From the NYU CHILD STUDY CENTER: ASK THE EXPERT
First Semester College Checkup—How is Your Child Adjusting?
The fall semester is well underway and I still remember vividly some of the issues that came up when my four older children began their first year at college. This phase in their lives meant new vistas for them and changes for us as parents.
Most young adults are able to make the transition to college life without major difficulties. Some, however, have to struggle to master the new challenges. Adjusting to an independent life, which entails managing their own schedules, their own finances, new living arrangements, and a new social life, can be overwhelming. Statistics tell the story. Recent surveys indicate that up to 50% of college students report that they have experienced episodes in which they have been unable to function. Some experience depression, with the rates of serious cases being as high as 15-20% at any one time. These are the students who may be more vulnerable for substance abuse, eating disorders, abusive relationships, and depression.
Here is some advice that we received as our oldest began her college career. Strike a healthy balance; encourage self-reliance but let your child know that you’re there if needed. Students may not report feelings of depression or anxiety to parents because they wish to show their independence, but parents should ask their teens to be open about their experiences and agree to keep them posted if they are not functioning well
Remember your child is dealing with a number of changes, but be sensitive to warning signs such as:
Sudden changes in behavior or mood. For example, fewer phone calls than usual or a sudden increase in phone calls, or other drastic change may indicate that he is experiencing some stress that he is reluctant to share.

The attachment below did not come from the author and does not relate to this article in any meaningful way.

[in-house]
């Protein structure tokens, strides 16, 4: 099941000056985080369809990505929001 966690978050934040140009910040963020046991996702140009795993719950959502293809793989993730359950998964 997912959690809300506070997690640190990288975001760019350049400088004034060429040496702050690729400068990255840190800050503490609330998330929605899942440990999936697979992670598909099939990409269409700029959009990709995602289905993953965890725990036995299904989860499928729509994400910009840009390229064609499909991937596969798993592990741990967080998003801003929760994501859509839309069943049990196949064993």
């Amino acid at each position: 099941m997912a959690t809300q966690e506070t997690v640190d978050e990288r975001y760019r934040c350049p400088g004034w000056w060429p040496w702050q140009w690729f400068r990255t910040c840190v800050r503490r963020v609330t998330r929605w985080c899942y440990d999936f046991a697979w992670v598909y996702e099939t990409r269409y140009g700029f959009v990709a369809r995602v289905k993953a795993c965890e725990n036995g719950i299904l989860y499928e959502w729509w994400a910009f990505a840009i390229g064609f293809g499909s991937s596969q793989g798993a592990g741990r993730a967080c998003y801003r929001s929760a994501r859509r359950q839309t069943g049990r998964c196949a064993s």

Change in the quality of the information shared. She may be involved in a relationship that is openly or subtly abusive.
Poor grades and dropped courses. He may not be distracted from concentrating or feel unable to meet academic requirements.
Unusual requests for money. Although expenses may exceed original estimates, the need for more money may signal that she’s often going out or spending money on alcohol or drugs.
Remind your child that help is available if she’s feeling stressed, overwhelmed, or anxious. Discuss the academic assistance or mental health resources that are available on campus.
College counseling center directors are concerned about increases in several areas: the number of entering students with already diagnosed problems, the number already on medications, and students with severe problems. This increased demand for services as well as the growing complexity of psychological problems has not been accompanied by a corresponding increase in resources. The ratio of college mental health professionals to students has fallen in the last decade, and over 24 percent of students who seek services are seen for only one session.
This monthly column provides educators, parents and families with important information about child and adolescent mental health issues. Please submit questions for ASK THE EXPERT to Glenn S. Hirsch, M.D., Medical Director at the NYU Child Study Center at email@example.com. To subscribe to the ASK THE EXPERT Newsletter or for more information about the NYU Child Study Center, visit www.AboutOurKids.org or call 212-263-6622.